U.S. President Truman was once asked if he made mistakes. “You’re damn right I did,” he said, “And it didn’t take me all day to do it either.”
Having just reached my 76th birthday and considering this blog which I began over ten years ago, I wholeheartedly concur with Truman’s statement.
In these essays are chronological errors, misguided opinions, stupid observations and displays of ego but throughout their writing and postings, I have tried to understand the whole of Spinoza’s ideas, not just the part. I shall leave that to academics.
However, like academics, I thought I could get a Toe Hold (Theory of Everything) – on life. But the academics under whom I studied wanted me to use their toeholds, not mine. My pride rebelled.
Discouraged with academia, I left it to become a federal prison guard for 18 years. I retired stress damaged,labeled with PTSD, wanting to kill myself. It was then I rediscovered Spinoza to whom I had been briefly introduced in grad school.
Since then in daily meditations and repeated readings, I have lived in Spinoza’s project to ‘heal the intellect.’ Spinoza taught me that my biggest mistake was in thinking I had any answers. This kind of thinking is the con job that humanists have perpetuated.
I could not heal my intellect until I could find my answers in the whole of truth (which Spinoza called, ‘god’). He said, when I think I have all the answers, I steal from god and from myself. This makes me a thief, (which is rather galling to a retired prison guard).
Samuel Shirley, the translator of Spinoza’s Complete Works (Hackett Publishing), understood this when he said:
“Can the essence of God be seen as the source of the ill-understood
phenomena that we call ‘artistic creativity?’ In the conatus of human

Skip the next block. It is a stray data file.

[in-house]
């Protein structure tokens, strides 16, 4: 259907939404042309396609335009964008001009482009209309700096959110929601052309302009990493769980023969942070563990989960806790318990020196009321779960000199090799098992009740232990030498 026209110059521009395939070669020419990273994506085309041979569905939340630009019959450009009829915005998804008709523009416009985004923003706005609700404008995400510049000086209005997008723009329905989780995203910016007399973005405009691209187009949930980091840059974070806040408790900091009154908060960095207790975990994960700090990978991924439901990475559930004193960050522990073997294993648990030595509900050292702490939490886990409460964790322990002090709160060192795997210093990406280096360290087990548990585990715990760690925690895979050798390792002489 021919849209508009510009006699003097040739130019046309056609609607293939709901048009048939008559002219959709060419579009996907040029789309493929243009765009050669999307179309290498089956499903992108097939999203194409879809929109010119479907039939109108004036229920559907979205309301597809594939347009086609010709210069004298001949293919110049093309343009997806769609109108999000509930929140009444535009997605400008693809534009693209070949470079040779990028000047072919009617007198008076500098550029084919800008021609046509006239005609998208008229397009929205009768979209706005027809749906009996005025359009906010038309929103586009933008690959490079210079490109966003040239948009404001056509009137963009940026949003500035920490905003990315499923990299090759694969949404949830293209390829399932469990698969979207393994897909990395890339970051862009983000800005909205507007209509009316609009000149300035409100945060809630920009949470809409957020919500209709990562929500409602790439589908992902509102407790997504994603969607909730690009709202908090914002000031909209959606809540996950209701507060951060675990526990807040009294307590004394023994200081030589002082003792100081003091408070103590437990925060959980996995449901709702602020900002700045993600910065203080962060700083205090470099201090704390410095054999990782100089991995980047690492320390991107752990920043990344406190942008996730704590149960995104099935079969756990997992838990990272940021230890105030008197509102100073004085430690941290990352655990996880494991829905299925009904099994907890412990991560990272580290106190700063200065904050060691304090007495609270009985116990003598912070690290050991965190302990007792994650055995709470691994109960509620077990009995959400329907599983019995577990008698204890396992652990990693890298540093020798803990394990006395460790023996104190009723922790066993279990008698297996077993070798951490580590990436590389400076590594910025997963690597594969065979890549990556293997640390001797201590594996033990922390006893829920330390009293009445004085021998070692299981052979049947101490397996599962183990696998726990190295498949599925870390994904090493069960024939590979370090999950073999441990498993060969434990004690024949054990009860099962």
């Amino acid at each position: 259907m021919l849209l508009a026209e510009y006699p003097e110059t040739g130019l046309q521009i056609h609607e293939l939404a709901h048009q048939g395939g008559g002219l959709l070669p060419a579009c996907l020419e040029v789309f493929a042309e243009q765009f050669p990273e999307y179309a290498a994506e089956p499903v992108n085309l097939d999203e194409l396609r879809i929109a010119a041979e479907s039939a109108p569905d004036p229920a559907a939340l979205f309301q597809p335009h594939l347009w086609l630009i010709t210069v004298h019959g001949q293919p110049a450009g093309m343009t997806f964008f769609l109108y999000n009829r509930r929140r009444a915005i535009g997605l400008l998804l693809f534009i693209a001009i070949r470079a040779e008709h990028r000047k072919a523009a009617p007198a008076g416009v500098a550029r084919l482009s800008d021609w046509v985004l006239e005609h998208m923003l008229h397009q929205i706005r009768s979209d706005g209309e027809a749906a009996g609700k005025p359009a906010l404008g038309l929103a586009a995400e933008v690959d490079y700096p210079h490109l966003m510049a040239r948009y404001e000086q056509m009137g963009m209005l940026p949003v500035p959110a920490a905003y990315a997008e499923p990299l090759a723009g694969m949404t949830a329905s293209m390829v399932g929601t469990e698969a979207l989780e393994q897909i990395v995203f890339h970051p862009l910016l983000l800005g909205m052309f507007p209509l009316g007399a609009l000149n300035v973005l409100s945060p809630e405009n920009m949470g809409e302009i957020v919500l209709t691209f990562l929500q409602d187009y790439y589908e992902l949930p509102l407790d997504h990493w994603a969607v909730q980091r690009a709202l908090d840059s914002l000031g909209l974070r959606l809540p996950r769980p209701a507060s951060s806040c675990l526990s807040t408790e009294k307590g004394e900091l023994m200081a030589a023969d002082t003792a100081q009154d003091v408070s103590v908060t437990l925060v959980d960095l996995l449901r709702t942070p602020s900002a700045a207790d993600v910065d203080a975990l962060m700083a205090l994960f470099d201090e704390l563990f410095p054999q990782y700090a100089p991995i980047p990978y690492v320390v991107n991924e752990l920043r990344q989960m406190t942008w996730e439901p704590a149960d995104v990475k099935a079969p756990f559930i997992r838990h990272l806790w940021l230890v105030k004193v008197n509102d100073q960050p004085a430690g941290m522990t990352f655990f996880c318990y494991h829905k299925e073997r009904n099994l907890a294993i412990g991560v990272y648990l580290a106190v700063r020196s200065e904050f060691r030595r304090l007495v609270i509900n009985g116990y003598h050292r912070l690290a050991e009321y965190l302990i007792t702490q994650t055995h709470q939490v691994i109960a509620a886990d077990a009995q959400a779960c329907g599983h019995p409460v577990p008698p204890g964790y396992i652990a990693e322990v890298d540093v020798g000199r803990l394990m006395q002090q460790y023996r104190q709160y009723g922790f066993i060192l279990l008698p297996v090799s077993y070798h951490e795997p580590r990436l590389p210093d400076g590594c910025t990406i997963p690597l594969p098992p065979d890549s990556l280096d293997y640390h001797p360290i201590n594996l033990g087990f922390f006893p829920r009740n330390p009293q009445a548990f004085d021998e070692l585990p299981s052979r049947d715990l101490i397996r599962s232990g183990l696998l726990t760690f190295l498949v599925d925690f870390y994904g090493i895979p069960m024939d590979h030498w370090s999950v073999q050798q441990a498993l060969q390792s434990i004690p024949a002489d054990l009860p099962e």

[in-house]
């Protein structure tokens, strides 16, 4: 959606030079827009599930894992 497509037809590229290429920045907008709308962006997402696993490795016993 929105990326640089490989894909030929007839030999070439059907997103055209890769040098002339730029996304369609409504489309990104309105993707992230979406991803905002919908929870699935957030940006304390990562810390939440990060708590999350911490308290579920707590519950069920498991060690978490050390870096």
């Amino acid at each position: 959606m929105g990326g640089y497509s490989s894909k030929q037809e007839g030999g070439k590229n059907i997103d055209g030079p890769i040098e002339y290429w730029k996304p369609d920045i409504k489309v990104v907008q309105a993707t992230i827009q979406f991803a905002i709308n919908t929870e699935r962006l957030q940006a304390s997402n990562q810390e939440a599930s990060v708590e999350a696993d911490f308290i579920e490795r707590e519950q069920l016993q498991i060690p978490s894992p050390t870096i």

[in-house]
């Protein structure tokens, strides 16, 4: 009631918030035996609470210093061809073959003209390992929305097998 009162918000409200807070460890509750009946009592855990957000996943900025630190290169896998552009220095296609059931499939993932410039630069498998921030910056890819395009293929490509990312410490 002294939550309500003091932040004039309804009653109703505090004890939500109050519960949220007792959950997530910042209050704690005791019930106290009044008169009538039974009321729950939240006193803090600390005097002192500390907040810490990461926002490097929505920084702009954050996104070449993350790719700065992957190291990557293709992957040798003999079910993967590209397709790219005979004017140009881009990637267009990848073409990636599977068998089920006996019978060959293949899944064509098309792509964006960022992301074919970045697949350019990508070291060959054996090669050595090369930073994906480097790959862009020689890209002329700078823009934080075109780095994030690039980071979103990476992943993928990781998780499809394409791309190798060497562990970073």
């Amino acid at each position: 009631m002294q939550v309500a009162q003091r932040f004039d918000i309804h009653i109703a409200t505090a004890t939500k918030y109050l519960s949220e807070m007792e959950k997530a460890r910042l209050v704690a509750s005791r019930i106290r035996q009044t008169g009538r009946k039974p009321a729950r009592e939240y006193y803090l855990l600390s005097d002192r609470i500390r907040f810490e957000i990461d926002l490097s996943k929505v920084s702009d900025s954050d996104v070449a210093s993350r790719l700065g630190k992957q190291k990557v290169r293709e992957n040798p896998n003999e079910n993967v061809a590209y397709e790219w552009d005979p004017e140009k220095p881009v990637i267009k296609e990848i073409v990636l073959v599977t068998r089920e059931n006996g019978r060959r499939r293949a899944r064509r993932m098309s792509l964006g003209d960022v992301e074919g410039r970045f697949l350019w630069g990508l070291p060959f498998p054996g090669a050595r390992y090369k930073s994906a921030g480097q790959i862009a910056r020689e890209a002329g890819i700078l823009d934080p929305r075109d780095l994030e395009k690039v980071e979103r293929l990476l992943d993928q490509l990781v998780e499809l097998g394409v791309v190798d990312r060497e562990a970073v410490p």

beings, a conatus that derives from God’s potentia do we see a
shadow, an image of God’s creativity, finding expression most markedly
in the process of ‘artistic creativity?’ (p. viii)
This is the essence that has driven my blog, that has freed me from agnosticism to an understanding that truth or god, is, as Spinoza demonstrated, our ability to think anything.
Spinoza has laid the foundations of this understanding but in the process, I have also found practical steps to explain; ‘Now I know how to go on,” (Wittgenstein) – from the Big Book of Alcoholics Anonymous, the AA 12 x 12 and The Steps We Took by Joe McQ.
Spinoza says we are blessed, not because of our virtue but rather because we are blessed, we are virtuous. Because of truth’s blessedness, I no longer wish to kill myself, nor do I see death as escape from life but only a next step in the continuous joy of living. “Eternity…the infinite enjoyment of existence.” (Letter 12 Infinity, Complete Works p. 788)
So as you read this blog, seek the whole that I am trying to understand and forgive my limitations on expressing the parts. “The whole is greater than the part,” (Euclid)